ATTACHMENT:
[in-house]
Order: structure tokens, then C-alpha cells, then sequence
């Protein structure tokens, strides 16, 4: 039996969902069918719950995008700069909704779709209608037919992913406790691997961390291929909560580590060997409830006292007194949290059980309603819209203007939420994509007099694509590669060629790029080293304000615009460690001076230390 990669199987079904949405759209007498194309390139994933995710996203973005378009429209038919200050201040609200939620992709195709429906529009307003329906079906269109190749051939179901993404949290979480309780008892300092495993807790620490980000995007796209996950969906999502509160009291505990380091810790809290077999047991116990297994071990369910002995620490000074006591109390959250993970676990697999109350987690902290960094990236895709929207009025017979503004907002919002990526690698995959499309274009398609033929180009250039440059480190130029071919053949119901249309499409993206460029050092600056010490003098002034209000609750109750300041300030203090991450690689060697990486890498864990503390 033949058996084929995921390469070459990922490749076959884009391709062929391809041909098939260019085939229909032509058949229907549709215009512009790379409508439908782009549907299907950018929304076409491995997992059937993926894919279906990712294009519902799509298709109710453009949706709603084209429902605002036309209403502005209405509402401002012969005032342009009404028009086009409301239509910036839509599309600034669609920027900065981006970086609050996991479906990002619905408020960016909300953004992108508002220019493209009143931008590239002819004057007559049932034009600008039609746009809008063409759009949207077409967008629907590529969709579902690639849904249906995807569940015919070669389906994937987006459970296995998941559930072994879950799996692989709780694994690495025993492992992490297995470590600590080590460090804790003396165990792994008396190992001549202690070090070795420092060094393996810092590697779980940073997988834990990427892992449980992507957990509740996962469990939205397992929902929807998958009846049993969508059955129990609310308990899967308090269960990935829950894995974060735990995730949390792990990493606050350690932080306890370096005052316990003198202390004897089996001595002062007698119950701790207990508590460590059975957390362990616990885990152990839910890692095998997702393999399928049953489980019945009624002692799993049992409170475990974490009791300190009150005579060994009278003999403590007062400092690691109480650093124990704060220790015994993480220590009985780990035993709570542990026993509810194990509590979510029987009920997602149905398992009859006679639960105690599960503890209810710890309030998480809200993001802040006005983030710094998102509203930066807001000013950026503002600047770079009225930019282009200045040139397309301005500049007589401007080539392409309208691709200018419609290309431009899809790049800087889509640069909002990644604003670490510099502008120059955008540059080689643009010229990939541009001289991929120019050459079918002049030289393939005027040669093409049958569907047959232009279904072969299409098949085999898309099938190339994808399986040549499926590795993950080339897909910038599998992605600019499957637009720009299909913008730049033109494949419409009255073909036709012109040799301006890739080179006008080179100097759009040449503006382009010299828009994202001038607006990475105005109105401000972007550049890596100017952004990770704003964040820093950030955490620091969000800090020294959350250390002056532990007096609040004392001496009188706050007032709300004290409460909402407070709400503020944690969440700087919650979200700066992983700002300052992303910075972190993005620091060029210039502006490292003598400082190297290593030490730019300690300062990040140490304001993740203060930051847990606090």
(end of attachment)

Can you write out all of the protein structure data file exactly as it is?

[in-house]
Order: structure tokens, then C-alpha cells, then sequence
């Protein structure tokens, strides 16, 4: 039996969902069918719950995008700069909704779709209608037919992913406790691997961390291929909560580590060997409830006292007194949290059980309603819209203007939420994509007099694509590669060629790029080293304000615009460690001076230390 990669199987079904949405759209007498194309390139994933995710996203973005378009429209038919200050201040609200939620992709195709429906529009307003329906079906269109190749051939179901993404949290979480309780008892300092495993807790620490980000995007796209996950969906999502509160009291505990380091810790809290077999047991116990297994071990369910002995620490000074006591109390959250993970676990697999109350987690902290960094990236895709929207009025017979503004907002919002990526690698995959499309274009398609033929180009250039440059480190130029071919053949119901249309499409993206460029050092600056010490003098002034209000609750109750300041300030203090991450690689060697990486890498864990503390 033949058996084929995921390469070459990922490749076959884009391709062929391809041909098939260019085939229909032509058949229907549709215009512009790379409508439908782009549907299907950018929304076409491995997992059937993926894919279906990712294009519902799509298709109710453009949706709603084209429902605002036309209403502005209405509402401002012969005032342009009404028009086009409301239509910036839509599309600034669609920027900065981006970086609050996991479906990002619905408020960016909300953004992108508002220019493209009143931008590239002819004057007559049932034009600008039609746009809008063409759009949207077409967008629907590529969709579902690639849904249906995807569940015919070669389906994937987006459970296995998941559930072994879950799996692989709780694994690495025993492992992490297995470590600590080590460090804790003396165990792994008396190992001549202690070090070795420092060094393996810092590697779980940073997988834990990427892992449980992507957990509740996962469990939205397992929902929807998958009846049993969508059955129990609310308990899967308090269960990935829950894995974060735990995730949390792990990493606050350690932080306890370096005052316990003198202390004897089996001595002062007698119950701790207990508590460590059975957390362990616990885990152990839910890692095998997702393999399928049953489980019945009624002692799993049992409170475990974490009791300190009150005579060994009278003999403590007062400092690691109480650093124990704060220790015994993480220590009985780990035993709570542990026993509810194990509590979510029987009920997602149905398992009859006679639960105690599960503890209810710890309030998480809200993001802040006005983030710094998102509203930066807001000013950026503002600047770079009225930019282009200045040139397309301005500049007589401007080539392409309208691709200018419609290309431009899809790049800087889509640069909002990644604003670490510099502008120059955008540059080689643009010229990939541009001289991929120019050459079918002049030289393939005027040669093409049958569907047959232009279904072969299409098949085999898309099938190339994808399986040549499926590795993950080339897909910038599998992605600019499957637009720009299909913008730049033109494949419409009255073909036709012109040799301006890739080179006008080179100097759009040449503006382009010299828009994202001038607006990475105005109105401000972007550049890596100017952004990770704003964040820093950030955490620091969000800090020294959350250390002056532990007096609040004392001496009188706050007032709300004290409460909402407070709400503020944690969440700087919650979200700066992983700002300052992303910075972190993005620091060029210039502006490292003598400082190297290593030490730019300690300062990040140490304001993740203060930051847990606090």